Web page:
Tips for Tigers: Speaking up

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International students face many challenges. You have to adjust to a new culture, language, food and academic demands. Another challenge can be public speaking and in-class participation. International students come from many countries with different cultural backgrounds, and might be used to different ways of learning. One of the values in U.S. education is active in-class participation, and many professors expect you to be a part of the discussion in order to get a good grade.  We’ve all been there, first day of class and you have to introduce yourself and come up with a fun fact about your life. It is all pretty harmless and easy, yet your palms are getting sweaty and your heart is racing faster as your turn to speak approaches. It is completely normal and understandable to struggle with in-class participation, especially if you are still adjusting to the language and not used to this kind of learning environment. There are still ways for you to get used to be a part of the discussion, and get all the A’s you deserve.

  1. You are not the only one who feels nervous.

Many students, both international and American, get nervous about speaking in a classroom or an auditorium.  It is completely normal to feel a bit scared when raising your hand in the 100-person lecture class. But in the end of the day, what are the worst things that can happen to you? You stumble your words, but believe me in a month no one in the classroom will remember it.

  1. Feel free to reach out to your professor and talk about your challenges.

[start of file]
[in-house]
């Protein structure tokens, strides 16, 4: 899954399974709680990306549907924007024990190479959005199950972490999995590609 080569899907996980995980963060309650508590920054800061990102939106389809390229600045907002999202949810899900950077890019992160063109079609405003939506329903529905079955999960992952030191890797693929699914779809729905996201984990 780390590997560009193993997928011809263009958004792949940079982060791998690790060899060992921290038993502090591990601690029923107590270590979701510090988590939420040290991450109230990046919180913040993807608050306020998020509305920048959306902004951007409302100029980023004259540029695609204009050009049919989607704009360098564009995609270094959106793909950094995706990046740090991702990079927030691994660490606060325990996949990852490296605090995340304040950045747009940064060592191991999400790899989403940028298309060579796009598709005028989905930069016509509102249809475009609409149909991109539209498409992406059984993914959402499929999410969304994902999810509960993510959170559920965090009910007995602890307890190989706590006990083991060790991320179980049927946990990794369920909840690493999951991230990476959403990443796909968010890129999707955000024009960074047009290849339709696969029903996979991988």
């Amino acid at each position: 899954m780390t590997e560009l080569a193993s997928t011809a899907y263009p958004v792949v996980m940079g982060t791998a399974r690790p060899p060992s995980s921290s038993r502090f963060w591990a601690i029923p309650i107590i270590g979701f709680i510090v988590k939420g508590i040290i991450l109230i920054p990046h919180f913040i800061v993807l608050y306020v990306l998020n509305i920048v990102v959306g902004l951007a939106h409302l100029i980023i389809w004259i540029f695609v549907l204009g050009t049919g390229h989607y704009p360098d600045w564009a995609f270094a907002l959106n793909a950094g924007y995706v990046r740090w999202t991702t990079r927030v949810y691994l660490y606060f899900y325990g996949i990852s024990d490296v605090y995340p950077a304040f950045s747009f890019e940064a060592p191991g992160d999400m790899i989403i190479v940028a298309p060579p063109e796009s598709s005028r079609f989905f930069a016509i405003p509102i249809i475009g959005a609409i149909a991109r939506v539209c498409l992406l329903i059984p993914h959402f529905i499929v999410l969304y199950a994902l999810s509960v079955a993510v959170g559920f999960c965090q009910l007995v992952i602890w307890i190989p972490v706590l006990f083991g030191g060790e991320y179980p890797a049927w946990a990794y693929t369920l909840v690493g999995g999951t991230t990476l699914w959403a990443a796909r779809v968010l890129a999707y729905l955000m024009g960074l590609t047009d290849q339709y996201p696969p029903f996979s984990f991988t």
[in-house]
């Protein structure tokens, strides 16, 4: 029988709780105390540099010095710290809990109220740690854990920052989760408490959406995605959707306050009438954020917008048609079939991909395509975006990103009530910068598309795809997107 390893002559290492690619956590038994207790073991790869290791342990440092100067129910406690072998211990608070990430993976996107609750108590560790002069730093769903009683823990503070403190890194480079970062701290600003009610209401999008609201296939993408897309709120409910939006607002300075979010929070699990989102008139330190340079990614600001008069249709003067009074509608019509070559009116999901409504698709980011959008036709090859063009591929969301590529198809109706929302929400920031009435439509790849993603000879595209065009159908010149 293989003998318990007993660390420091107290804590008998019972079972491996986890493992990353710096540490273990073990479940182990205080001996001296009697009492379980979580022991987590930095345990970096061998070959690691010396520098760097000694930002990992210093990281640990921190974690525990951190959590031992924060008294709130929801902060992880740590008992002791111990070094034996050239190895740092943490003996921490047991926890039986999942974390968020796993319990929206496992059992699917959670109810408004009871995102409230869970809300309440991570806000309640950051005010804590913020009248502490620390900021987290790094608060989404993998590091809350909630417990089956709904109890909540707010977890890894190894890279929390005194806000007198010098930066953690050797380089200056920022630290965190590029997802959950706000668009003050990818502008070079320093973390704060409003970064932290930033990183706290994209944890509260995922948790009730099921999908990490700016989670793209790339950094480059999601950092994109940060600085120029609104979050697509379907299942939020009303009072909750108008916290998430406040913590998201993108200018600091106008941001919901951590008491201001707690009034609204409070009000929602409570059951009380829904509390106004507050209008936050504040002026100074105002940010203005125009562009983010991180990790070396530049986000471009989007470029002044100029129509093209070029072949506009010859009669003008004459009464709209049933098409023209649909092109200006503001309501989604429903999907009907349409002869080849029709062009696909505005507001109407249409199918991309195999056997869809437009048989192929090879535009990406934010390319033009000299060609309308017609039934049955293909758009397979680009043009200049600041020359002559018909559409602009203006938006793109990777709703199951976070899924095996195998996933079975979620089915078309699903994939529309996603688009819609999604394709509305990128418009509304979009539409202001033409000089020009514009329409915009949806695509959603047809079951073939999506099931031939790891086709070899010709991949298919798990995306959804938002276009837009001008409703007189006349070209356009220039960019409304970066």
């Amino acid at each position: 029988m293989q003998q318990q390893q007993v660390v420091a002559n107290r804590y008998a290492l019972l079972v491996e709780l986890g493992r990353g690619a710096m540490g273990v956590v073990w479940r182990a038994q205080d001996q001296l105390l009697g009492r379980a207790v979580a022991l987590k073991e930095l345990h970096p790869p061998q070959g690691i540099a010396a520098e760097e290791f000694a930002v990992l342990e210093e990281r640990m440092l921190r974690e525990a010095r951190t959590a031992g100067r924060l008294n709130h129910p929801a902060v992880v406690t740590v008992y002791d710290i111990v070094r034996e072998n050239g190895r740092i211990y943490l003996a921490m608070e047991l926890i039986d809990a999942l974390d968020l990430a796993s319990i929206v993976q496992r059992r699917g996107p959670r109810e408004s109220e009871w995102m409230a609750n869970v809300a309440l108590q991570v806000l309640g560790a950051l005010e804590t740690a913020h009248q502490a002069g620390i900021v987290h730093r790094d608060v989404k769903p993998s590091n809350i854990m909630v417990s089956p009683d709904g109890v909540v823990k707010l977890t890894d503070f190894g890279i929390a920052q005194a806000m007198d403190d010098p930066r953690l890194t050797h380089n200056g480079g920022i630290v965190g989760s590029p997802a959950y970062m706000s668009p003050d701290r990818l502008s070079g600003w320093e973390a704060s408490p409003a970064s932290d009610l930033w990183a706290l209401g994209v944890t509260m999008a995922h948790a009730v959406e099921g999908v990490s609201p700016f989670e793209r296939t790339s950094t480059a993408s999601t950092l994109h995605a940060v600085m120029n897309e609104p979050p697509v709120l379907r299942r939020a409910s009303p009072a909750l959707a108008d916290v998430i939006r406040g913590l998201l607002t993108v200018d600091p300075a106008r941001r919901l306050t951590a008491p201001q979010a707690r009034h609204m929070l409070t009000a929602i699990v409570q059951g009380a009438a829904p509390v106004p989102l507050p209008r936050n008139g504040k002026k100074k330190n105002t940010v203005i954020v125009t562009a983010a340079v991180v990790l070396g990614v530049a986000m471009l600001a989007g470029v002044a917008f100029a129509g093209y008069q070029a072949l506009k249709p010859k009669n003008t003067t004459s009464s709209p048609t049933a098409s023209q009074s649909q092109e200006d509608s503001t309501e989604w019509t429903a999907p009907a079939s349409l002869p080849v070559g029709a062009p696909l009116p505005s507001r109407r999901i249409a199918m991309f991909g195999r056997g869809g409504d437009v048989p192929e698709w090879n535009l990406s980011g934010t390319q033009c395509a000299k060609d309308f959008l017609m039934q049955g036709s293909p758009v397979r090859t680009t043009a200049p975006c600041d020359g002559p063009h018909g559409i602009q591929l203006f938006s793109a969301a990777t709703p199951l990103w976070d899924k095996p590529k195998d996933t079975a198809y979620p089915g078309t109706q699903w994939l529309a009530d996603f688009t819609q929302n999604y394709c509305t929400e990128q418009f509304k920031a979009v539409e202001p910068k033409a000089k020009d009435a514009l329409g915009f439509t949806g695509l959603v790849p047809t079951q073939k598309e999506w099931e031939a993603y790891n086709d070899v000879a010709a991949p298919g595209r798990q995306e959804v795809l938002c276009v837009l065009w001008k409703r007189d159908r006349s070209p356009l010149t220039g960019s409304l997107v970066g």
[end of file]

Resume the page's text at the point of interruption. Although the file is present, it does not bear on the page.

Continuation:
Often time participation is a mandatory factor in your success in a particular class, so feel free to approach your professor and see if they can give you some advice. All of us struggle when we are put out of our comfort zone, and your teacher might have a couple of good tips to help you feel more confident to participate in the discussion.

  1. Don’t be too hard on yourself.

Remember that your opinion matters and you have a unique perspective that you can share with your classmates. Think of the sentence, idea or question in your head, take a deep breath and just go for it. And even if you stumble your words or forget a word or two in the midst of the sentence, it is okay and it happens to everyone. So take another breath, finish the sentence and move on. The next day you will try again and will do great!

  1. It’s all about practice.

Speaking in a classroom for the first time on the first day is scary. Sharing your opinion for the 20th time with the classmates you see three times a week and pretty familiar with is much easier. Sometimes you just have to start and the more you do it, the easier it gets!

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